Boys basketball: Scoring balance and defense keying Bonneville’s 8-0 start
BRIAN WOLFER, Special to the Standard-Examiner
WASHINGTON TERRACE — There was a moment in last Friday’s Bonneville-Ogden boys basketball game when the Lakers led by double digits and coach Kyle Bullinger called for a 30-second timeout.
Bullinger, the tallest person in the huddle, had a rather passionate message for the team that essentially boiled down to the team needing to be better on defense.
Later, the Lakers turned what had been a 10-point game at times to a 20-point game with a few defensive stops and transition buckets helping their cause.
“The best thing that a 6-0 start does is it gives us the opportunity to coach kids hard, it’s a lot easier to correct mistakes when the end result is a victory,” Bullinger said after practice last week when the Lakers were 6-0.
“We can be a lot more honest with them in film sessions, we can be a lot more straightforward in our expectations in practice, that’s the benefit. But … coaches and players understand we can go into region 6-5. Our schedule is full of good teams, it doesn’t get easier.”
Fast forward a couple of games and the vocal timeouts are probably sticking around. The Lakers are 8-0, off to their best start since the 2015-16 season when they started 8-1.
Bonneville also started 8-1 in 2005-06, but to find a better start than that would require an afternoon looking at school yearbooks.
The Lakers have their usual stifling defense this year and that’s going to be their strength, but Bullinger said the thing keying the team’s good start right now is scoring balance.
Two players, Carson Jones and Koy Dixon, average double-figure scoring. Bo Dixon has three double-digit scoring games this year and Joe Tesch had 19 points Friday in the win over Ogden.
Add in some double-digit games by Jake Williams and Miwa Brown, and that makes six different Lakers who’ve scored 10 or more in a game through the first seven games.
“So it’s been fun to watch how selfless our kids are offensively,” Bullinger said.
Then, of course, there’s the defense that’s been known to frustrate opposing coaches to the point of screaming and slamming a chair on the floor.
Through the first seven games, the Lakers allowed an average of 44.1 points per game, up there with 5A’s top defensive teams in Orem and Payson.
Bonneville hasn’t played what one would call a gauntlet of offensive teams, but they’re still playing the type of defensive style they’ve played the past few years, and that’s in spite of some inexperience — four new starters — early on.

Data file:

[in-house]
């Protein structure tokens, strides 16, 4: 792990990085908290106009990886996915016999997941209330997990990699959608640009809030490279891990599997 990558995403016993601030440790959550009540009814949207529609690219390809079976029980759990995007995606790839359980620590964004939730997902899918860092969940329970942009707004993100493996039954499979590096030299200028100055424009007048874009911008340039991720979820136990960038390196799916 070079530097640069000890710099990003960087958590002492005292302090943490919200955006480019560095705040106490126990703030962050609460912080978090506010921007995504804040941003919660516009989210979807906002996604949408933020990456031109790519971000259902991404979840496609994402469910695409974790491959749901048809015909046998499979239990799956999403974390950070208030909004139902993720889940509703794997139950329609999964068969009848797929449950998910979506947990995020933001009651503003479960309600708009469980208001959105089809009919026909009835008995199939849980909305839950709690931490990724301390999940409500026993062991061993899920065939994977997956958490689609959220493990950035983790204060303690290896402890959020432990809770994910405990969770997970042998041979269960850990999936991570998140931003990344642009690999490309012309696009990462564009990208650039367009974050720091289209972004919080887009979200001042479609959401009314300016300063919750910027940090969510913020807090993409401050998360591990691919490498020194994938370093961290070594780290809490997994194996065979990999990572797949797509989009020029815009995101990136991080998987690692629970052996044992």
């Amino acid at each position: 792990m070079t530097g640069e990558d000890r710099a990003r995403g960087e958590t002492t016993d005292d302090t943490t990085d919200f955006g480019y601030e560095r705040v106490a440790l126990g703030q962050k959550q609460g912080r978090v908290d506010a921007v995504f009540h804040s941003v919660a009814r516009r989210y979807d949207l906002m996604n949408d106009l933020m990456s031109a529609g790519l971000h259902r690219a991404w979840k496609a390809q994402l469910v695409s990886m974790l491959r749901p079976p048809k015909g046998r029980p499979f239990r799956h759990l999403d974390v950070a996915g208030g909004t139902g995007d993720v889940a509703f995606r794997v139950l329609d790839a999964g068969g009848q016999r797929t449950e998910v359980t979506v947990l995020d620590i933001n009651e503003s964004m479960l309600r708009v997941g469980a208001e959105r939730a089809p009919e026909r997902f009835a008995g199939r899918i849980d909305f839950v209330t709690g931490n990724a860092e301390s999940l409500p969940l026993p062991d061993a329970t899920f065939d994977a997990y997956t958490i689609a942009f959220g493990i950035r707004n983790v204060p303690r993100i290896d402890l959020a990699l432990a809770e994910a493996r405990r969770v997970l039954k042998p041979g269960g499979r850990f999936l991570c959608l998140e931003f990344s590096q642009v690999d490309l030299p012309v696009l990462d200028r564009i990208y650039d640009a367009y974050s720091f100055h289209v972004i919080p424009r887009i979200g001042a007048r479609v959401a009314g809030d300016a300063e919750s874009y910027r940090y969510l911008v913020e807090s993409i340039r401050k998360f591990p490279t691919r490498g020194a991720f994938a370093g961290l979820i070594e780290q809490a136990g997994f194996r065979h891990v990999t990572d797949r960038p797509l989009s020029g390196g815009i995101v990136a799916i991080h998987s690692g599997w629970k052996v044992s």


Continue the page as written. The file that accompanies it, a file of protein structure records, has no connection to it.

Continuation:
“We’re inexperienced, but Koy Dixon’s been in our program for four years, Carson Jones has been in there for four, Bo (Dixon’s) been in there for three, so I think the fact that a lot of contributors were up as ninth graders, I think that that really helps, I think they understand how we expect practices to be run, I think they understand how to prepare for games and I think that’s bleeding over to our other kids,” Bullinger said.
Koy Dixon, a senior guard, said the team’s on-ball defense and help defense have been really good this year. Those are things they work on, along with taking charges, which the team did at the end of last Thursday’s practice.
“To us that’s bigger than hitting a 3, that’s bigger than anything you can do offensively, so taking a charge is a big deal. We do that, it’ll change the momentum,” he said.
For the record, Koy Dixon said that the first two players on the team who are likely to take a charge in a game are Jones and Bo Dixon. Jones, by the way, is still wearing a knee brace after his football injury.
“It says what a team player he is,” Koy Dixon said of Jones, a senior forward.
The program’s region title drought is 18 years, and while the current start will make Bonneville one of the teams to beat come January and February by virtue of the good win-loss record, it won’t make anything easier in what’s expected to once again be a difficult Region 5 campaign for teams to navigate.
Like Bullinger said, what the good start does is allow the coaches to be more direct.
“Credit to the kids for being able to, while we’re still figuring out things, come out on a winning end against some good teams,” he said.
Bonneville’s had plenty of heartbreak in the playoffs in recent years, including the state semifinals in 2019, a close loss to Brighton in 2020 and last year’s run to the quarterfinals.
The program’s now in such a spot where it expects to be playing in late February and early March, Bullinger said.
“That’s not something that you just think about and it comes to fruition, it comes from tough practices in November and December, it comes through overcoming difficult stretches of January and February when we drop a couple of games. But the one thing I love about this group is when you talk to them, their confidence about what they think our team can be, it never wanes,” Bullinger said.
That confidence, by the way, was very evident from Koy Dixon, who feels the Lakers are capable of making a run to the state championship.